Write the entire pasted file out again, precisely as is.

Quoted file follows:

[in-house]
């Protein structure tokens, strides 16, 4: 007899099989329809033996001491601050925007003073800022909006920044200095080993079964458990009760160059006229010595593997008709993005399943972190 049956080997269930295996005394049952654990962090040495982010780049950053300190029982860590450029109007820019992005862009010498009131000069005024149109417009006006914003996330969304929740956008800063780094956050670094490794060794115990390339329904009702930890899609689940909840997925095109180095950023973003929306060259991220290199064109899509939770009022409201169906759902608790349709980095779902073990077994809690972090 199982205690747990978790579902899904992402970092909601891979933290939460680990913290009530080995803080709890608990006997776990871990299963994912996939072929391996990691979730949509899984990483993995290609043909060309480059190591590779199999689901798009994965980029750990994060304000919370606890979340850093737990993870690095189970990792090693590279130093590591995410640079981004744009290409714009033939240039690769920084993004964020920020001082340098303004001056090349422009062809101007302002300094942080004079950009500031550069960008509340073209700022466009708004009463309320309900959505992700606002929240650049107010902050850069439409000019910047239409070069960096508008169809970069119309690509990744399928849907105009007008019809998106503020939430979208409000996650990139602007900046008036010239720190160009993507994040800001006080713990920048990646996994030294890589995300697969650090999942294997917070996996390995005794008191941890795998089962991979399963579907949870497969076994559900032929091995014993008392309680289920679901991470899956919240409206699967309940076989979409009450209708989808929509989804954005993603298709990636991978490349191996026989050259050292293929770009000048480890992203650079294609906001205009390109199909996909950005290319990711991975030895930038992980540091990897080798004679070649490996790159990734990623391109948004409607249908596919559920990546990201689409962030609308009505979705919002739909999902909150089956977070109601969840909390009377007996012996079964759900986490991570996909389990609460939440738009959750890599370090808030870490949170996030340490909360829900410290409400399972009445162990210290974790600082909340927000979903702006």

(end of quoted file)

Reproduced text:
[in-house]
């Protein structure tokens, strides 16, 4: 007899099989329809033996001491601050925007003073800022909006920044200095080993079964458990009760160059006229010595593997008709993005399943972190 049956080997269930295996005394049952654990962090040495982010780049950053300190029982860590450029109007820019992005862009010498009131000069005024149109417009006006914003996330969304929740956008800063780094956050670094490794060794115990390339329904009702930890899609689940909840997925095109180095950023973003929306060259991220290199064109899509939770009022409201169906759902608790349709980095779902073990077994809690972090 199982205690747990978790579902899904992402970092909601891979933290939460680990913290009530080995803080709890608990006997776990871990299963994912996939072929391996990691979730949509899984990483993995290609043909060309480059190591590779199999689901798009994965980029750990994060304000919370606890979340850093737990993870690095189970990792090693590279130093590591995410640079981004744009290409714009033939240039690769920084993004964020920020001082340098303004001056090349422009062809101007302002300094942080004079950009500031550069960008509340073209700022466009708004009463309320309900959505992700606002929240650049107010902050850069439409000019910047239409070069960096508008169809970069119309690509990744399928849907105009007008019809998106503020939430979208409000996650990139602007900046008036010239720190160009993507994040800001006080713990920048990646996994030294890589995300697969650090999942294997917070996996390995005794008191941890795998089962991979399963579907949870497969076994559900032929091995014993008392309680289920679901991470899956919240409206699967309940076989979409009450209708989808929509989804954005993603298709990636991978490349191996026989050259050292293929770009000048480890992203650079294609906001205009390109199909996909950005290319990711991975030895930038992980540091990897080798004679070649490996790159990734990623391109948004409607249908596919559920990546990201689409962030609308009505979705919002739909999902909150089956977070109601969840909390009377007996012996079964759900986490991570996909389990609460939440738009959750890599370090808030870490949170996030340490909360829900410290409400399972009445162990210290974790600082909340927000979903702006």